Tuesday, December 21, 2004

Abusing CWM and n3 to grow bushy trees

Dear fellow hackers, I would like your advice, on this new proposed syntax for cwm and rdf.

There is one thing that has been bothering me about CWM, RDF/XML, N3, Turtle, and ntriples : The lack of ability to *easily* define and process *nice looking* structure that are larger than three. When I say, *pretty*, of course this is a relative statement of personal preference.

My Goal : Find a simple representation for making complex trees in RDF more pleasing to the eye.

Disclaimer : Maybe this is possible, maybe not with the current set of tools. I have not done all needed research either, this page collects my limited knowlege about the subject at the moment, hopefully others can give me pointers in the right direction. Maybe you will find my viewpoint amusing or interesting. RDFPath seems to be going in the right direction, I need to read more about this. Here is a article that takes a shot at rdf and gets blasted, I dont want do have that happen here.

Of course you can define bags, lists, alts using rdf. You can also define chains of objects with triples between them. This however does not have a pleasing syntax!

Lets get back what these triples are. The triple defines the edge in a graph, the starting point, the path and the ending point. But, the real root of the problem, the notation is secondary. The problem with notation, and the idea of triples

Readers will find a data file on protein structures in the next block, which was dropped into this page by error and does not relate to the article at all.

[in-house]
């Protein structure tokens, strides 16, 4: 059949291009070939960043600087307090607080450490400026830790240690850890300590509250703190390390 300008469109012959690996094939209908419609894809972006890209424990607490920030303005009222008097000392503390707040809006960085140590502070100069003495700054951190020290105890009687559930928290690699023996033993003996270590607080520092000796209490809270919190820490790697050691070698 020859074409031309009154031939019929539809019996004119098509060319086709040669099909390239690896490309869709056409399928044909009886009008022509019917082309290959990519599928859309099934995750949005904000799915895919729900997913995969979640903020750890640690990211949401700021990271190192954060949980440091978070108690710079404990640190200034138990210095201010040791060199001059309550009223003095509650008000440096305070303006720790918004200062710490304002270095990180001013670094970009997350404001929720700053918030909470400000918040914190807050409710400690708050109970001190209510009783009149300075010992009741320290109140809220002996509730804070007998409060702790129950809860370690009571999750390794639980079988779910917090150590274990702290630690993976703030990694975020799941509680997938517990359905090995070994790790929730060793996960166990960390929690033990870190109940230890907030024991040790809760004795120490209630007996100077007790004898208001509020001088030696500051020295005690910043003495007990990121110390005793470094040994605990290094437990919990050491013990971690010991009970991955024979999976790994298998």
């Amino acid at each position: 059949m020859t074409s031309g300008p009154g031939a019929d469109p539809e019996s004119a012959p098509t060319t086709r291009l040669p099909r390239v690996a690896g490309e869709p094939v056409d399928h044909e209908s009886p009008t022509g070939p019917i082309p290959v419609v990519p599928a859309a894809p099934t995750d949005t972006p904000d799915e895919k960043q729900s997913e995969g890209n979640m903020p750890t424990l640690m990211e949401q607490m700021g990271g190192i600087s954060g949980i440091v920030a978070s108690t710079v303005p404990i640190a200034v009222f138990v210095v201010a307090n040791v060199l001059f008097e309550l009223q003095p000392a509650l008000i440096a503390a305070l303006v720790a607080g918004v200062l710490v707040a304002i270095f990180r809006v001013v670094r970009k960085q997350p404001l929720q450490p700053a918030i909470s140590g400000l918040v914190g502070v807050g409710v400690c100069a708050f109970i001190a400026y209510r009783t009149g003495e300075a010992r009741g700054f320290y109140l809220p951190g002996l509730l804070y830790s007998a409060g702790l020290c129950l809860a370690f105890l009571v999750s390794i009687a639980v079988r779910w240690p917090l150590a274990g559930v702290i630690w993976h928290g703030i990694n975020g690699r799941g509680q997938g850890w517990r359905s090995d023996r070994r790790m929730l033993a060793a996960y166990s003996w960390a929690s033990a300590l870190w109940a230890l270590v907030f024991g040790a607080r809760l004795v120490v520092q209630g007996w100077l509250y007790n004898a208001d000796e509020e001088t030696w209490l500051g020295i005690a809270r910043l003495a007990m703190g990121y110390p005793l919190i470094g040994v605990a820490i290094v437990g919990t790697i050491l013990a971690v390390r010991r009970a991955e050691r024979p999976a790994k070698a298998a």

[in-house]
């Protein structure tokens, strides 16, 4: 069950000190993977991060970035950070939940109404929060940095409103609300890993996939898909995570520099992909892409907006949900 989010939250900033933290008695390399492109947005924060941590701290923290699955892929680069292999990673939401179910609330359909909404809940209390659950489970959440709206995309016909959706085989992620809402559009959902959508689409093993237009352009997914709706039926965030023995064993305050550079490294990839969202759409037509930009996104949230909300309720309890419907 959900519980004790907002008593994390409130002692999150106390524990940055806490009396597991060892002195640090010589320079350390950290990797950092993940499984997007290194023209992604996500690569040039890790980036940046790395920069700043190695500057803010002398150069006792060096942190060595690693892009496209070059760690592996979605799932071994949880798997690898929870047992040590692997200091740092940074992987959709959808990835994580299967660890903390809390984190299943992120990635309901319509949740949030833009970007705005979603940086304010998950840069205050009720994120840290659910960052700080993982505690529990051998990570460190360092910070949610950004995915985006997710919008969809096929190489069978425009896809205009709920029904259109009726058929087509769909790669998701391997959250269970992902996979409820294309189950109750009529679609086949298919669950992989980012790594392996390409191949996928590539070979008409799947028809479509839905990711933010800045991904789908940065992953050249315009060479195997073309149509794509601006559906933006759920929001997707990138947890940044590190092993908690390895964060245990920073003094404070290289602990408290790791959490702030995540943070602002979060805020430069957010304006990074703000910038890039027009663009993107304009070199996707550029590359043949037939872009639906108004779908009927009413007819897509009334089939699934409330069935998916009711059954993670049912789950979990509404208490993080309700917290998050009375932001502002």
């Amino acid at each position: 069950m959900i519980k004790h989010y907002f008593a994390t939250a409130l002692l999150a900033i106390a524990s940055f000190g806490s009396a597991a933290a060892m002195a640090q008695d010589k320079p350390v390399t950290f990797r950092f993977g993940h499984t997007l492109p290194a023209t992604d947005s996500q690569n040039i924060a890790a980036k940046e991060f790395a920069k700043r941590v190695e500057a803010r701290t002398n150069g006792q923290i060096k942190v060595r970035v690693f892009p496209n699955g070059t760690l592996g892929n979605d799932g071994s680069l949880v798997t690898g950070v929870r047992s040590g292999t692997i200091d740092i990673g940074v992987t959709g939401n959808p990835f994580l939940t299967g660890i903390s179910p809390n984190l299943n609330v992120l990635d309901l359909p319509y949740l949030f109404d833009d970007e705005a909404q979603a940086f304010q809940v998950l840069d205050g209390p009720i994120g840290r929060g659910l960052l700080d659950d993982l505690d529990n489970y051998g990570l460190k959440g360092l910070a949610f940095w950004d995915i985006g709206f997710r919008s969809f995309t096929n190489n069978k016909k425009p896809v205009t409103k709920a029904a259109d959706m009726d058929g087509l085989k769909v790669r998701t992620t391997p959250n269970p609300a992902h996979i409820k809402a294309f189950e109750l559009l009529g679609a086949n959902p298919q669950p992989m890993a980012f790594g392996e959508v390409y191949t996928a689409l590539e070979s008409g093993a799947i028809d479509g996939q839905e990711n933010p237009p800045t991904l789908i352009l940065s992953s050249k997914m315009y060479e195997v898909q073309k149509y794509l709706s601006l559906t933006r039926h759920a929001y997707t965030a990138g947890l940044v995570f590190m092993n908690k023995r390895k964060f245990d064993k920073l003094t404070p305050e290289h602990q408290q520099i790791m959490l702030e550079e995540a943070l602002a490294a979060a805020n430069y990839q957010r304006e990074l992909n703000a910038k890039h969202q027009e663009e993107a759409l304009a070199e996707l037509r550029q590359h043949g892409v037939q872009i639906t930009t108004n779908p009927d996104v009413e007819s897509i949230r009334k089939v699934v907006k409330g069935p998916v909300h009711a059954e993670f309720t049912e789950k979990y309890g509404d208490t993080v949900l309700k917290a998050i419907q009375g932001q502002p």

RDF Primer: "Sometimes it is not convenient to draw graphs when discussing them, so an alternative way of writing down the statements, called triples, is also used. In the triples notation, each statement in the graph is written as a simple triple of subject, predicate, and object, in that order. [...] Each triple corresponds to a single arc in the graph, complete with the arc's beginning and ending nodes (the subject and object of the statement). [...] However, the triples represent exactly the same information as the drawn graph, and this is a key point: what is fundamental to RDF is the graph model of the statements. The notation used to represent or depict the graph is secondary."

When we question the idea triple, and we want to get out of its limitations, we might end up going in the wrong direction! If you trapped in a triple, you go to a quad! then you want to get a pent (or even a suite )! I dont want to go there.

Why three? I think that this is a number that needs some questioning. I am firm beliver in questioning beliefs and assumptions. I want to take this back to the roots. But I am going to expand on the meaning of three in the human mind.

Three is the lucky number : Mr Ogbuji writes Thinking XML: Introducing N-Triples: "Three is the lucky number" That is a good start, but he does not address why the three.

The number 3 has a deep religious history.